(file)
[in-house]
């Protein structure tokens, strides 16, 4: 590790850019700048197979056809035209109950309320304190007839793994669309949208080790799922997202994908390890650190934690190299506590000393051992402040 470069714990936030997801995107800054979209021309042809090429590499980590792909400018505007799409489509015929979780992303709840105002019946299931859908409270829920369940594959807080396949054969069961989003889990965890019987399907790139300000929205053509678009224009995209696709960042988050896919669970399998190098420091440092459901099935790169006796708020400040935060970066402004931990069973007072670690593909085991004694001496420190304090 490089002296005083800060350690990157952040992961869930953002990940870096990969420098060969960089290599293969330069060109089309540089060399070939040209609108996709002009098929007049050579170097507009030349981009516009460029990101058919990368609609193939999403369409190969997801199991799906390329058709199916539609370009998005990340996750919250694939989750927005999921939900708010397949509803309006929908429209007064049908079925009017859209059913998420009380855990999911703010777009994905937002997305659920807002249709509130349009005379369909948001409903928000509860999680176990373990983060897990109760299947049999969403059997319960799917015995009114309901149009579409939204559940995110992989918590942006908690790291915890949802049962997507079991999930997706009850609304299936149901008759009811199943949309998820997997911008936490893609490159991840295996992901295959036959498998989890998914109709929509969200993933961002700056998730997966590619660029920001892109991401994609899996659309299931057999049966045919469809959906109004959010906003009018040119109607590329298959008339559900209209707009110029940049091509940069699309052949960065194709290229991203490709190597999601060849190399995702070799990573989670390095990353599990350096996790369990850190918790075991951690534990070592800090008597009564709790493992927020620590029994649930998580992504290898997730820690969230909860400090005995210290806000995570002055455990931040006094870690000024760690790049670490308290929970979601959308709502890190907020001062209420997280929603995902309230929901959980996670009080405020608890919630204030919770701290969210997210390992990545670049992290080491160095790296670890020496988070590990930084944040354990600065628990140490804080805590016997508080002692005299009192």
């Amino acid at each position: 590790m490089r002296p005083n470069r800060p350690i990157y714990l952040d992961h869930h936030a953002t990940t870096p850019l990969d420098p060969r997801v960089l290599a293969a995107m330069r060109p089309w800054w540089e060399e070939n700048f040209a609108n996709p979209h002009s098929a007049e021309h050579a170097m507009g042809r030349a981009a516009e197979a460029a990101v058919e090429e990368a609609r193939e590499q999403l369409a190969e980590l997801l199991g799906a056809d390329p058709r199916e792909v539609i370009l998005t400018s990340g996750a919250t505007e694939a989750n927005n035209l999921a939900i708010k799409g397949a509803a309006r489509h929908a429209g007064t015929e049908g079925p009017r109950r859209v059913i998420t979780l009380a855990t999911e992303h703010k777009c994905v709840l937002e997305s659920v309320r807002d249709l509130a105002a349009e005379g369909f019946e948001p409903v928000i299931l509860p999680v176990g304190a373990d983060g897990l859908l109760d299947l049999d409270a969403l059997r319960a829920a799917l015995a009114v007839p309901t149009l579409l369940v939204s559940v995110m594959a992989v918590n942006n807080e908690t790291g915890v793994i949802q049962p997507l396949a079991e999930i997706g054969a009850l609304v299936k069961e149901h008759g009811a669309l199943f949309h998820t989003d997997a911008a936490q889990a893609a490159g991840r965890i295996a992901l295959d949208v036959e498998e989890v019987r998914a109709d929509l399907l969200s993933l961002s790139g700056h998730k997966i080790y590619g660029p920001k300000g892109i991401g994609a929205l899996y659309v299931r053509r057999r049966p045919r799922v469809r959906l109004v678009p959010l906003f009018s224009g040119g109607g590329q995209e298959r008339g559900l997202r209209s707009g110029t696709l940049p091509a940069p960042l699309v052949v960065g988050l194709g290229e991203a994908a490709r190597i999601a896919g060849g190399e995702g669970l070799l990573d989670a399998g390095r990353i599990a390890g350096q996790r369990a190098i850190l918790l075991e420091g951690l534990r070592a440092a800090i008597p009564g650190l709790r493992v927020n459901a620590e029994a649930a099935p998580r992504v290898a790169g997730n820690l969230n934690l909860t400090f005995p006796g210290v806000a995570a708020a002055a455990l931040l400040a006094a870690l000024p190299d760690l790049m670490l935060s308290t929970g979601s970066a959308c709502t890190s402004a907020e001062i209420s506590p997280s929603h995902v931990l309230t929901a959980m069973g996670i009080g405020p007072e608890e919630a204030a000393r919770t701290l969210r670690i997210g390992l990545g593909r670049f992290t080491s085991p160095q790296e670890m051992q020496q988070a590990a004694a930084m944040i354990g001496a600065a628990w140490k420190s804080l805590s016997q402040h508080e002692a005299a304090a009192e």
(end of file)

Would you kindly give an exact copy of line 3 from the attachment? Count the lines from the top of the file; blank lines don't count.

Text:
């Amino acid at each position: 590790m490089r002296p005083n470069r800060p350690i990157y714990l952040d992961h869930h936030a953002t990940t870096p850019l990969d420098p060969r997801v960089l290599a293969a995107m330069r060109p089309w800054w540089e060399e070939n700048f040209a609108n996709p979209h002009s098929a007049e021309h050579a170097m507009g042809r030349a981009a516009e197979a460029a990101v058919e090429e990368a609609r193939e590499q999403l369409a190969e980590l997801l199991g799906a056809d390329p058709r199916e792909v539609i370009l998005t400018s990340g996750a919250t505007e694939a989750n927005n035209l999921a939900i708010k799409g397949a509803a309006r489509h929908a429209g007064t015929e049908g079925p009017r109950r859209v059913i998420t979780l009380a855990t999911e992303h703010k777009c994905v709840l937002e997305s659920v309320r807002d249709l509130a105002a349009e005379g369909f019946e948001p409903v928000i299931l509860p999680v176990g304190a373990d983060g897990l859908l109760d299947l049999d409270a969403l059997r319960a829920a799917l015995a009114v007839p309901t149009l579409l369940v939204s559940v995110m594959a992989v918590n942006n807080e908690t790291g915890v793994i949802q049962p997507l396949a079991e999930i997706g054969a009850l609304v299936k069961e149901h008759g009811a669309l199943f949309h998820t989003d997997a911008a936490q889990a893609a490159g991840r965890i295996a992901l295959d949208v036959e498998e989890v019987r998914a109709d929509l399907l969200s993933l961002s790139g700056h998730k997966i080790y590619g660029p920001k300000g892109i991401g994609a929205l899996y659309v299931r053509r057999r049966p045919r799922v469809r959906l109004v678009p959010l906003f009018s224009g040119g109607g590329q995209e298959r008339g559900l997202r209209s707009g110029t696709l940049p091509a940069p960042l699309v052949v960065g988050l194709g290229e991203a994908a490709r190597i999601a896919g060849g190399e995702g669970l070799l990573d989670a399998g390095r990353i599990a390890g350096q996790r369990a190098i850190l918790l075991e420091g951690l534990r070592a440092a800090i008597p009564g650190l709790r493992v927020n459901a620590e029994a649930a099935p998580r992504v290898a790169g997730n820690l969230n934690l909860t400090f005995p006796g210290v806000a995570a708020a002055a455990l931040l400040a006094a870690l000024p190299d760690l790049m670490l935060s308290t929970g979601s970066a959308c709502t890190s402004a907020e001062i209420s506590p997280s929603h995902v931990l309230t929901a959980m069973g996670i009080g405020p007072e608890e919630a204030a000393r919770t701290l969210r670690i997210g390992l990545g593909r670049f992290t080491s085991p160095q790296e670890m051992q020496q988070a590990a004694a930084m944040i354990g001496a600065a628990w140490k420190s804080l805590s016997q402040h508080e002692a005299a304090a009192e």